Another matter of truth is that Clemens probably only has a half season of work in him, and that is significant to a playoff run as well. The Rocket has missed starts in September his past two years in Houston, and had to leave his last World Series start early thanks to a hamstring pull. This same concern can go for the rest of the Yankees staff, with such injury-prone contributors as Carl Pavano and Mike Mussina.

While the addition of Roger Clemens is a huge addition to the Yankees arsenal, they must make sure to not over-exhaust him during the long haul of the season. He will give them great games, but the vast majority of them will be 5- and 6-innings games. With all of that being said, the Yankees are better off for it, they can certainly afford it, and now that the Clemens-quota is filled, I can stop talking about it.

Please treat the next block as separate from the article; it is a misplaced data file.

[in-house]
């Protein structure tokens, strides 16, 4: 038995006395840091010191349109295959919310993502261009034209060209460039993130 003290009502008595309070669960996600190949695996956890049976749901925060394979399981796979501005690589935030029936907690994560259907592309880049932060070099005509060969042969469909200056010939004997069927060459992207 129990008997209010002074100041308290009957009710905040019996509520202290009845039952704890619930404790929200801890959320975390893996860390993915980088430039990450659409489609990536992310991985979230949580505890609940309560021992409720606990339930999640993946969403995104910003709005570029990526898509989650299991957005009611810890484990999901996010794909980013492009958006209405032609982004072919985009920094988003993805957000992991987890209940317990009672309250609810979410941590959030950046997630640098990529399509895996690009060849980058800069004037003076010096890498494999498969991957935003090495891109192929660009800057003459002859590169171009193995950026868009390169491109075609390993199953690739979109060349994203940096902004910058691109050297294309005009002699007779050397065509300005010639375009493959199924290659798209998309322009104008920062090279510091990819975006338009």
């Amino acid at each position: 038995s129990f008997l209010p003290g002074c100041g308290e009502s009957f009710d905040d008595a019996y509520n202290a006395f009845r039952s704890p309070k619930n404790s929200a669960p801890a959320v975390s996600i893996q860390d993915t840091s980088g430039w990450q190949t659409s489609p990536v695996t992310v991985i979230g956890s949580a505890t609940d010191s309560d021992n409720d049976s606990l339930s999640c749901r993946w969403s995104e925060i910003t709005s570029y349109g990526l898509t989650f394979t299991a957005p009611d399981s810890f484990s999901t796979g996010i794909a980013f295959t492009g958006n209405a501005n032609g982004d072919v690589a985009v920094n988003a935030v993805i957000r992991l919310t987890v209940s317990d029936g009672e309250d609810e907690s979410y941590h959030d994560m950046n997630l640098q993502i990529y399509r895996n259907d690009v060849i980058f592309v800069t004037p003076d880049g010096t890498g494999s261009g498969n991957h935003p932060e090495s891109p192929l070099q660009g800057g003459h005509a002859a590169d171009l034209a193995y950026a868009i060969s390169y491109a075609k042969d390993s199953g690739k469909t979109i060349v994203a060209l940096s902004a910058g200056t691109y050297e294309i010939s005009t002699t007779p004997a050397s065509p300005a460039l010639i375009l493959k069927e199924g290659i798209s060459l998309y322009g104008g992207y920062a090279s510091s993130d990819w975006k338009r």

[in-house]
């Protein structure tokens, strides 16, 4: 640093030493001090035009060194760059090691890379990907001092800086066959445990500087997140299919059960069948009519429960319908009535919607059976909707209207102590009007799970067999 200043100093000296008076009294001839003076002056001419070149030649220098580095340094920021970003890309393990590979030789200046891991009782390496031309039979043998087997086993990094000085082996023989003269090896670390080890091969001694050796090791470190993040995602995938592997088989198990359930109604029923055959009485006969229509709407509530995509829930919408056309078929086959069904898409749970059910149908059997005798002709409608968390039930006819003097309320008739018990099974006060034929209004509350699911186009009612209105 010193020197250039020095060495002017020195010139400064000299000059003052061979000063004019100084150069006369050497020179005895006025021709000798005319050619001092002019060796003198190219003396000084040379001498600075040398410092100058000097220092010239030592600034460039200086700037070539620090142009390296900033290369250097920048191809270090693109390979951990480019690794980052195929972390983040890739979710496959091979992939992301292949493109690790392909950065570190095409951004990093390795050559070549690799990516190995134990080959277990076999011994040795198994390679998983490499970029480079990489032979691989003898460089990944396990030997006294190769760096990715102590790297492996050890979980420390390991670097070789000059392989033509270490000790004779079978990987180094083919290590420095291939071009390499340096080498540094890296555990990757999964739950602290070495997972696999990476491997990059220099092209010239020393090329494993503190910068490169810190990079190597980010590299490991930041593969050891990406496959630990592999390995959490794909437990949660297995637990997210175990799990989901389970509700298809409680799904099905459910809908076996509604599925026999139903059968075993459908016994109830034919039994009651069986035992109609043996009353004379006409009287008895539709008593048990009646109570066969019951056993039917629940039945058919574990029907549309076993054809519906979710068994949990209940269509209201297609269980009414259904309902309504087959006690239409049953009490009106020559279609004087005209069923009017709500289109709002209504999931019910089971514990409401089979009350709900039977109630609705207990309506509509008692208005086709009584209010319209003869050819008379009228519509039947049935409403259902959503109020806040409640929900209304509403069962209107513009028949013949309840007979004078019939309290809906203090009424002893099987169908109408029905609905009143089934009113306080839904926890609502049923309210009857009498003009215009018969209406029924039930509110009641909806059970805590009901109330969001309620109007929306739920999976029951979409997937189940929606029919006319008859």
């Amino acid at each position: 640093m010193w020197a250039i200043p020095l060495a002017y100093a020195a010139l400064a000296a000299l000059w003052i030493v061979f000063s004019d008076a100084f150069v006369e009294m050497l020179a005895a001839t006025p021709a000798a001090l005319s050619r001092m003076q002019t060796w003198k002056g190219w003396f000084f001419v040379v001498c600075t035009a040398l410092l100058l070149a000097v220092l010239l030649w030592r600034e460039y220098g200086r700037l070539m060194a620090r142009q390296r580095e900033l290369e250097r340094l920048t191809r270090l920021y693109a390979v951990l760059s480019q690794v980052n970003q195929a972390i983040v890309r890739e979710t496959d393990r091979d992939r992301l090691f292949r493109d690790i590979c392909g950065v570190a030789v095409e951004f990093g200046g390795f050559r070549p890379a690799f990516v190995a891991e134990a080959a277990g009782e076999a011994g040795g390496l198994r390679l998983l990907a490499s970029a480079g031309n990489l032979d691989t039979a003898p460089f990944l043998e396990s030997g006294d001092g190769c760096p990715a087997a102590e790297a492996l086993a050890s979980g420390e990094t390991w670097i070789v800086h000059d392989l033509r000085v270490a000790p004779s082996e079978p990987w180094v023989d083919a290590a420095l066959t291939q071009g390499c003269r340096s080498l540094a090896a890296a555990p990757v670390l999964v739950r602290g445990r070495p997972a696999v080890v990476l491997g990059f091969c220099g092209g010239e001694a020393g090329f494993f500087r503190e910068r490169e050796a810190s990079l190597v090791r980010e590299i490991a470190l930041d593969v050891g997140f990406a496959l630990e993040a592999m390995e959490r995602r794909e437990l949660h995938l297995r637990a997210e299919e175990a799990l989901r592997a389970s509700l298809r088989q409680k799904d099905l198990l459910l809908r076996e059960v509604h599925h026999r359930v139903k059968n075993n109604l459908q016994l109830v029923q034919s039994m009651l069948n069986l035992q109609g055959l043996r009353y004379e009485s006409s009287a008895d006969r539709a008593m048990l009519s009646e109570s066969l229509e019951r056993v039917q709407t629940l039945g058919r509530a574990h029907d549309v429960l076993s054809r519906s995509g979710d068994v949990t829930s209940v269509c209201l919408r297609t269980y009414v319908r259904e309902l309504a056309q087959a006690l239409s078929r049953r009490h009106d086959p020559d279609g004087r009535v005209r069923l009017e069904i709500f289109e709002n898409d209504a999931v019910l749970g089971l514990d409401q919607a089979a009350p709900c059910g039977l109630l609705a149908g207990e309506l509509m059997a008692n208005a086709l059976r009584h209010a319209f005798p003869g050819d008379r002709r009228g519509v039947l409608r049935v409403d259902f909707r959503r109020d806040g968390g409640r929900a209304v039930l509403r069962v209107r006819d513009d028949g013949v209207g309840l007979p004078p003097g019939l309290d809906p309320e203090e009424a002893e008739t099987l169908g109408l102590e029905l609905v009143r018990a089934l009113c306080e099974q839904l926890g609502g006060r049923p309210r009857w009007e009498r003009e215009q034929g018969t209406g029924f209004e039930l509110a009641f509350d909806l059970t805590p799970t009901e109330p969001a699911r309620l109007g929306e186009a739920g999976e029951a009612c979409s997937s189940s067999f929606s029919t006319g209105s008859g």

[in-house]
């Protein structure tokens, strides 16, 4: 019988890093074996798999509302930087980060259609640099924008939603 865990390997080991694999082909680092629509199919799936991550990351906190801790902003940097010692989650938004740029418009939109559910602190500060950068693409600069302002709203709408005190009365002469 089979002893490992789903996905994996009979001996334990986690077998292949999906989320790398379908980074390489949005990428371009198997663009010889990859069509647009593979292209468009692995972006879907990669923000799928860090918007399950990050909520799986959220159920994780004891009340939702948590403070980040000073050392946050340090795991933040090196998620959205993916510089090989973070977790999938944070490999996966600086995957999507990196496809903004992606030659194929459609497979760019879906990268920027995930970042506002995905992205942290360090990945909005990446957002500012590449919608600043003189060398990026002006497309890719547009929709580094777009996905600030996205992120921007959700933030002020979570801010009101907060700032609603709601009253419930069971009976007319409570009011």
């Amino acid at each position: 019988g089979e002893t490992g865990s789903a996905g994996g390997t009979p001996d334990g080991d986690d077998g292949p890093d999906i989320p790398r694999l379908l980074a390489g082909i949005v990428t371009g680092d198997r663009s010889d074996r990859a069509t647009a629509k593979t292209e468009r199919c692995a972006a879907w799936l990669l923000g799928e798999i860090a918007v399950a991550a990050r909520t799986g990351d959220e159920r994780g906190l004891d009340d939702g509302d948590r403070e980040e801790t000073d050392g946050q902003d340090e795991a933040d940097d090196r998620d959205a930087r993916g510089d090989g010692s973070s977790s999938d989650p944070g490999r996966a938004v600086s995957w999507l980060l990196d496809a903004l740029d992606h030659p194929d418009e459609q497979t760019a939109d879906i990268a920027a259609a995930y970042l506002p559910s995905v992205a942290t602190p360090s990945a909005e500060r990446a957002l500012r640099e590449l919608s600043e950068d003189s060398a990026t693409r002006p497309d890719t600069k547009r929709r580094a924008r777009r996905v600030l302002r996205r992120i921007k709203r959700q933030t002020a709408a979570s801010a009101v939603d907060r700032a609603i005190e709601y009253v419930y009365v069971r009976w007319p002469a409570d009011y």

One liners

I’m assuming the fact that the Yankees have three players in the top five batting averages in the AL helped Clemens’ decision (Jeter-.362, Posada-.354, Rodriguez-.352).

Maybe Gil Meche was worth that contract after all (2.15 ERA, 1.18 WHIP through 8 starts).

The Astros must love the Reds. Roy Oswalt is 19-1 against them, and Lance Berkman homered in three straight games against Cincinnati, where he only had two in his first 32 games.

Carlos Zambrano might want to sign that contract extension quickly if he’s planning on keeping this act up.

And this year’s ‘Chris Shelton’ award goes to...Ian Kinsler! Congratulations! April’s 9 homers and .667 slugging percentage have turned into May’s 0 homers and .190 slugging clip.

Someone break up the Brew Crew! No really, please?

EARLY AWARDS (not predictions, but who would win them TODAY)
AL MVP – Magglio Ordonez, DET
NL MVP – Prince Fielder, MIL
AL CY YOUNG – Josh Beckett, BOS
NL CY YOUNG – Jason...Marquis?, CHI